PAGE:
-There is agreement that some aspects of SB 863 seem to be going well. Lien reform, ambulatory surgery center fees and spinal hardware fees were noted as success stories by various speakers. There was some disagreement about the transition from a state treating doctor fee schedule to a Medicare based RBRVS system. Przepiorski of the California Orthopaedic Association noted that for some doctors it may generate cuts “too big to swallow” and that it may have “unintended consequences”, for example on the availability of surgeons. She also referenced concerns that physicians are not paid for medical record review and face to face time. Later in the conference, however, actuary Mark Priven of Bickmore questioned whether the RBRVS schedule would really increase costs vis a vis the old fee schedule.
-Workers’ comp costs are still a major concern. In her presentation, Baker claimed that passage of SB 863 shaved 3% off of what would have been a 14.3% rate increase, noting that even after passage of SB 863 the California Department of Insurance set a “pure premium” advisory comp rate at 11.3% higher than the previous year. Several speakers noted concern about whether the coming Oregon comparative survey of interstate workers comp rates will show that California is now the most expensive state. Clearly, the concern of the speakers is that California not be perceived nationally as a bad place to do business because of high workers’ comp costs. Alex Swedlow of the California Workers’ Compensation Institute showed slides (based on data from the WCIRB) showing that California frequency (the number of claims) is going up at a time it is declining in other states and that the change in frequency is happening because of increased frequency in several Los Angeles area counties.
-Issues on the horizon. In addition to some discussion about SB 863 mandated regulations which are still in the drafting phase, some emerging issues were discussed at CCWC. In this category as potential “on the horizon issues” I would put the following:
-cumulative trauma claims
-establishment of a pharmaceutical “formulary” outlining what medicines the comp system will pay for
-integrating workers comp with group medical/24 hour care (note that Director of the Department of Industrial Relations Baker says this is something she would personally favor)
-whether statutory injury presumptions for certain public safety employees should be modified
-should the system of penalties be modified in some fashion? Should there be some penalties for bad physician or attorney behavior?
-attempts to change the 104 week TD cap
-focus on what trends are different in Southern California and what to do about it
-what would another Jerry Brown term look like for workers’ comp? If reelected as expected, Brown will be 80 when his next term expires.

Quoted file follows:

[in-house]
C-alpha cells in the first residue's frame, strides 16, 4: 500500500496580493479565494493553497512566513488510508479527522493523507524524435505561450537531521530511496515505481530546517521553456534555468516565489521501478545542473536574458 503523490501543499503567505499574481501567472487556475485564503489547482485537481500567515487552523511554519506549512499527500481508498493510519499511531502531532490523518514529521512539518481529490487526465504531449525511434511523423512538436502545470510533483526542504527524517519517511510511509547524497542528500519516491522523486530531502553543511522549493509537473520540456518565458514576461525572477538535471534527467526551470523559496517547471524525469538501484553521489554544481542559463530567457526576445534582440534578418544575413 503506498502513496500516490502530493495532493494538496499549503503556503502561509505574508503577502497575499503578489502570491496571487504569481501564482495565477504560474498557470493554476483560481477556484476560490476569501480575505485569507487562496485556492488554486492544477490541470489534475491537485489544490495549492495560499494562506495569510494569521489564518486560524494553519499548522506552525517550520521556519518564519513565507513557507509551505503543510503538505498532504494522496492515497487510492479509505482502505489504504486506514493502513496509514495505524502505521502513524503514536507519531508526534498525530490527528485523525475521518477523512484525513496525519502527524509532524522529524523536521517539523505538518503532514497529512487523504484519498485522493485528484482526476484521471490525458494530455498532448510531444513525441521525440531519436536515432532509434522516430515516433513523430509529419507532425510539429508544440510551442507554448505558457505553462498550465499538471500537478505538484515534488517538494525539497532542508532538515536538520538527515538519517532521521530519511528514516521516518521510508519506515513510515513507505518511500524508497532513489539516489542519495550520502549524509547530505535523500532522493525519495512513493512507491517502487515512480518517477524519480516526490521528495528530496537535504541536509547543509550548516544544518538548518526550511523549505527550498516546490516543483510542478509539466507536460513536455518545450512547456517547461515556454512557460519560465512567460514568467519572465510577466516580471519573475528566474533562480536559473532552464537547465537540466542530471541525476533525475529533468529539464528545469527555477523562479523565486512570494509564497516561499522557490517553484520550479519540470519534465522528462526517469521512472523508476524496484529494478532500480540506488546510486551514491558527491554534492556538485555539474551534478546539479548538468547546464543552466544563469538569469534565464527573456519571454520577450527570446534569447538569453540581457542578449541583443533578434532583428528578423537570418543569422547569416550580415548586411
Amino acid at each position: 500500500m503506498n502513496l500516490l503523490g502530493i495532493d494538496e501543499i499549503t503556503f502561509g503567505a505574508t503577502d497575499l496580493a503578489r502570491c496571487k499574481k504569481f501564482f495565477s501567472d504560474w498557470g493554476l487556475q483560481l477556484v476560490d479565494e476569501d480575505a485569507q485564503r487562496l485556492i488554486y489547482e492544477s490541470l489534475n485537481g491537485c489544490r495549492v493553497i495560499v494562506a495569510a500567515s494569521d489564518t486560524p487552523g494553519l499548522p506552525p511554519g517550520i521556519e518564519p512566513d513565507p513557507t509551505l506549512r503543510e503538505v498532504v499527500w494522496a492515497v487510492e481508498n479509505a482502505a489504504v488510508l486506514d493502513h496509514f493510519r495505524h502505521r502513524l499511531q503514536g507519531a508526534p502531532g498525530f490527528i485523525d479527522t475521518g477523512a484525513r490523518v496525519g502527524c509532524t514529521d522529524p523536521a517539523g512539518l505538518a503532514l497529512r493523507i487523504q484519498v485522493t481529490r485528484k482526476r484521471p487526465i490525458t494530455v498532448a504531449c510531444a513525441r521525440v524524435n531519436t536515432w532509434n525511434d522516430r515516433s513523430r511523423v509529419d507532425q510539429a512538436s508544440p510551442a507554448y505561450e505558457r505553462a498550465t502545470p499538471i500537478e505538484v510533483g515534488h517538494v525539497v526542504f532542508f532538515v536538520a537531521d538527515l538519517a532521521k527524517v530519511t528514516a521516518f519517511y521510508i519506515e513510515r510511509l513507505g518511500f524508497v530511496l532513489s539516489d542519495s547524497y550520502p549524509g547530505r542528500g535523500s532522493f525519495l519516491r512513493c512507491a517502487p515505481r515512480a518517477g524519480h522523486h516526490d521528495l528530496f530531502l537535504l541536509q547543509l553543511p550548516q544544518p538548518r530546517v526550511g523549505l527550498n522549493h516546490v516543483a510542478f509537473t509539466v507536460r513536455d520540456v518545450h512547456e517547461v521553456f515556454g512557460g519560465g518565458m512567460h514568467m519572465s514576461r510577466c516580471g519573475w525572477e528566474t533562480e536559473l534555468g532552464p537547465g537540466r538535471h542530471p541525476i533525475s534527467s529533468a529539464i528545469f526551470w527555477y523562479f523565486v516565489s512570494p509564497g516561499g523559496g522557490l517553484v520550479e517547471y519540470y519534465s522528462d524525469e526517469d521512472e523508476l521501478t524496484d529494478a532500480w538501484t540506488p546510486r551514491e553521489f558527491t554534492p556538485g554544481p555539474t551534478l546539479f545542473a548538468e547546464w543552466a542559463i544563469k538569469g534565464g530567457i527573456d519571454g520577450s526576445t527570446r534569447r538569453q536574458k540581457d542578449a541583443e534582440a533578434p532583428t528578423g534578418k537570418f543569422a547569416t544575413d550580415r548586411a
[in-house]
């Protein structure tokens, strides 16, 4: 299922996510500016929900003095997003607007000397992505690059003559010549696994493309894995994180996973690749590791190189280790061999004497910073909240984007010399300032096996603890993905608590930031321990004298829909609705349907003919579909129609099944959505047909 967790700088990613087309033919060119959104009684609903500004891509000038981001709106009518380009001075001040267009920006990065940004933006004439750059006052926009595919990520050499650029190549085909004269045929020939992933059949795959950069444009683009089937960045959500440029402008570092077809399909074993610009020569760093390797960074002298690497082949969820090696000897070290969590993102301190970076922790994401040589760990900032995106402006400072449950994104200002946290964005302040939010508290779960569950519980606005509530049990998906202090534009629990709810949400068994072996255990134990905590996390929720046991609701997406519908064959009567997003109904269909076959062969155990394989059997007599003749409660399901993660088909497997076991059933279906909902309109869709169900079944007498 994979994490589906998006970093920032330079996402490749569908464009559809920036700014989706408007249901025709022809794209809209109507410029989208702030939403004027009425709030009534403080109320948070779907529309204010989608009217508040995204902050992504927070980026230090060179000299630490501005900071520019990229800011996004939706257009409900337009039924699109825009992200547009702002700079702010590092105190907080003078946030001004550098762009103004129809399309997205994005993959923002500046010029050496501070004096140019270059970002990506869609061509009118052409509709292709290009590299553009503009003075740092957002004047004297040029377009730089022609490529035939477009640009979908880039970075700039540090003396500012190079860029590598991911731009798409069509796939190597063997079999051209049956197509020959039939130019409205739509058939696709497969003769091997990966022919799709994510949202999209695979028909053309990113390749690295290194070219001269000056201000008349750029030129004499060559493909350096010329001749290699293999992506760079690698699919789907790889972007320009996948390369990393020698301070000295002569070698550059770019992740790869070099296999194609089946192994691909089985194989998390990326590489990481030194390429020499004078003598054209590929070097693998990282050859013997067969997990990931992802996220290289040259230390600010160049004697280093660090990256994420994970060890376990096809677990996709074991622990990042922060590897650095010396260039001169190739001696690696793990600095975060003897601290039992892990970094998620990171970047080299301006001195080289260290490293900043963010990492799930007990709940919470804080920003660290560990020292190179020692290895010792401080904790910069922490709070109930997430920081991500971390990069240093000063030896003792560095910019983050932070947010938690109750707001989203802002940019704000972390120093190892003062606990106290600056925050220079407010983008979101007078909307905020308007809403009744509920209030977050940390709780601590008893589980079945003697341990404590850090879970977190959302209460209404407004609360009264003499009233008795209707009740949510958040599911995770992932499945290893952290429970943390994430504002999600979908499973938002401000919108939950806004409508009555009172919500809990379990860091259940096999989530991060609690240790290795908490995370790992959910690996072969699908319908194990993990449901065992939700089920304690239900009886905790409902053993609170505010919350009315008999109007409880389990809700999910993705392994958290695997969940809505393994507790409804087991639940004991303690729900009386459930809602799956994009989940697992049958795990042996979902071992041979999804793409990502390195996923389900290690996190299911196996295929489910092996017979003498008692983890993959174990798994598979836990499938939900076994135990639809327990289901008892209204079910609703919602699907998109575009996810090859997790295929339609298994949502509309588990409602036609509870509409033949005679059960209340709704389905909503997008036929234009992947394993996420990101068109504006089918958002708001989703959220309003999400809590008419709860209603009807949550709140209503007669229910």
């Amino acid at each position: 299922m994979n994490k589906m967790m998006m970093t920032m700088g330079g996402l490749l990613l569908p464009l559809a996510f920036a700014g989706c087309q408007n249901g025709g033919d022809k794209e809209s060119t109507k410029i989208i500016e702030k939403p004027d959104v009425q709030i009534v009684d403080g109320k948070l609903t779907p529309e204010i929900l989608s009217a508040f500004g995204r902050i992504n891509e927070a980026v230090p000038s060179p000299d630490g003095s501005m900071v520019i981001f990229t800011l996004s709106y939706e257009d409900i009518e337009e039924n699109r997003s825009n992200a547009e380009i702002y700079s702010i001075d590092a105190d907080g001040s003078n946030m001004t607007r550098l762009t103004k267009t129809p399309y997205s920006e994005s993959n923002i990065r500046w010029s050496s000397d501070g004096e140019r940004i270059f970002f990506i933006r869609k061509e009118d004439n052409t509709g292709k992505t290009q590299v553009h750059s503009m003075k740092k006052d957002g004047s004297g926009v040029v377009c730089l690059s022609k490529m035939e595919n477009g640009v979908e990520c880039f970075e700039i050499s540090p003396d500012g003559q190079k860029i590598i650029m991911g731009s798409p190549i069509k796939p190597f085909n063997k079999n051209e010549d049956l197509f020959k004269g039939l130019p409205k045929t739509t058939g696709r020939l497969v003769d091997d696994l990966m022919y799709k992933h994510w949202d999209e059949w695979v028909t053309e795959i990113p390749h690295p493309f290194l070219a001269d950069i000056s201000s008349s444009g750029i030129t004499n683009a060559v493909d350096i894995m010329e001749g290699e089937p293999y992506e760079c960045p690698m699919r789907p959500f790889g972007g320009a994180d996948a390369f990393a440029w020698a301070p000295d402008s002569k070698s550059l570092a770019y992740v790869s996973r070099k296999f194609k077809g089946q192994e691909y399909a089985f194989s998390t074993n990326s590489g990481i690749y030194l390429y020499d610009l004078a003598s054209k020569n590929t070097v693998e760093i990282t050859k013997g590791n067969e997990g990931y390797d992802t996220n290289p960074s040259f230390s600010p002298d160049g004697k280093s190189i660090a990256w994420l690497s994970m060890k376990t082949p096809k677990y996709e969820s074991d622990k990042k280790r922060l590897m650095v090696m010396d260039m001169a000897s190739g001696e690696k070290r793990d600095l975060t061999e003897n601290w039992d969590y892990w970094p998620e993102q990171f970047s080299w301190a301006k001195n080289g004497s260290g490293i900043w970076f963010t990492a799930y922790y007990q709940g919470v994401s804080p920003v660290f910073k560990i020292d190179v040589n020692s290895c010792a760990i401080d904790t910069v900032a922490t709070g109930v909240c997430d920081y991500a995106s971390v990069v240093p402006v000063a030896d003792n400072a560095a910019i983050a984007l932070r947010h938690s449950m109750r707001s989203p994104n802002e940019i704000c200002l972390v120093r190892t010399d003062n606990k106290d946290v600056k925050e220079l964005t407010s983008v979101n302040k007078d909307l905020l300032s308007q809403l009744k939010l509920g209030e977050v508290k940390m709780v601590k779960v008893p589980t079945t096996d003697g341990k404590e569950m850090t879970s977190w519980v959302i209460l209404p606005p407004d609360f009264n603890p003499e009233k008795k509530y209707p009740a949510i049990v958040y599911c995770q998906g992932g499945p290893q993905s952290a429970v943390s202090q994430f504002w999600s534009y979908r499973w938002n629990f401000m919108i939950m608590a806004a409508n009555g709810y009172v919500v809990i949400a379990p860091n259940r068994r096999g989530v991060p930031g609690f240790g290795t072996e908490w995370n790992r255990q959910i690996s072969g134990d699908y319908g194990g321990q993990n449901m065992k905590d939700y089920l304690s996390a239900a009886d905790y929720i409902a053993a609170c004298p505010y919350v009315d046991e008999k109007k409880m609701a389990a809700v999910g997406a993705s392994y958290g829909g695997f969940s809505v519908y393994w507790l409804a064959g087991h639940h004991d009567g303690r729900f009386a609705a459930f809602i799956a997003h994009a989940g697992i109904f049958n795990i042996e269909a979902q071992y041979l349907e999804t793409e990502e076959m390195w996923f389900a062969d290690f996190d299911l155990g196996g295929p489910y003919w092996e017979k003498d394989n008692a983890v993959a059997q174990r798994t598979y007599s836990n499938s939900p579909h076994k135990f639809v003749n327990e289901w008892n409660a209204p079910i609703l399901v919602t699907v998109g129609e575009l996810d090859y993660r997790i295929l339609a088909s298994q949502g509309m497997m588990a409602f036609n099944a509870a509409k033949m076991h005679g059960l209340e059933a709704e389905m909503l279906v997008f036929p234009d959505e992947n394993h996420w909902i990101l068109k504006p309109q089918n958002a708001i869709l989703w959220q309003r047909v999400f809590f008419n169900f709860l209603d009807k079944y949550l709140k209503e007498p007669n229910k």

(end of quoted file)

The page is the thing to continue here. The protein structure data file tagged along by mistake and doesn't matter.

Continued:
-Increasingly workers’ comp will be influenced by big data and technology. At a panel featuring executives from Travelers Insurance, Corvel, Gallagher Bassett, and UPS, there was agreement that “big data” is going to transform workers’ comp in various ways.For example, using computer models to predict which workers are most susceptible to becoming chronic pain patients so that different strategies can be used in those cases.
One speaker talked about using wearable computers to bring physical therapy and other wellness initiatives into the home. Another noted that systems will increasingly deliver real time case management, pharmacy, medical records , bill review and payroll stats to adjusters, breaking down silos of information.
However, several of the executives stressed that talking to the claimant is important and that attracting, training and retaining skilled claims examiners needs to be a priority. One commented that tech will give tools guiding decisions but ultimately the goal is to provide good service to employers and the injured worker. The UPS speaker noted that in the future there may be a more holistic approach to absence management and focus on wellness and prevention.
California is noted to be the “mother ship” for innovation and investments here are often precursors to what happens in other states.
Workerscompzone is all for increasing dialogue between employers and injured worker advocates. We have seen time and again in California workers’ comp that reforms create unintended consequences and that constant tinkering and political intrigue occurs around workers’ comp. That’s why some have referred to it as a political “tar pit” but why at other times legislators have been very happy to delve into it as a juice issue in Sacramento.One need only look to the allegations arising out of the Calderon indictments to see that workers’ comp reforms can produce some ugly consequences politically.
After SB 863, some injured worker advocates are still licking their wounds. And though various speakers argued that treatment denials are statistically in the minority, that is is not the experience of many workers and attorneys.
The CCWC conference is a good place to start for developing dialogue, because one thing is sure. California works comp is never static. And, of course, Mickey is here: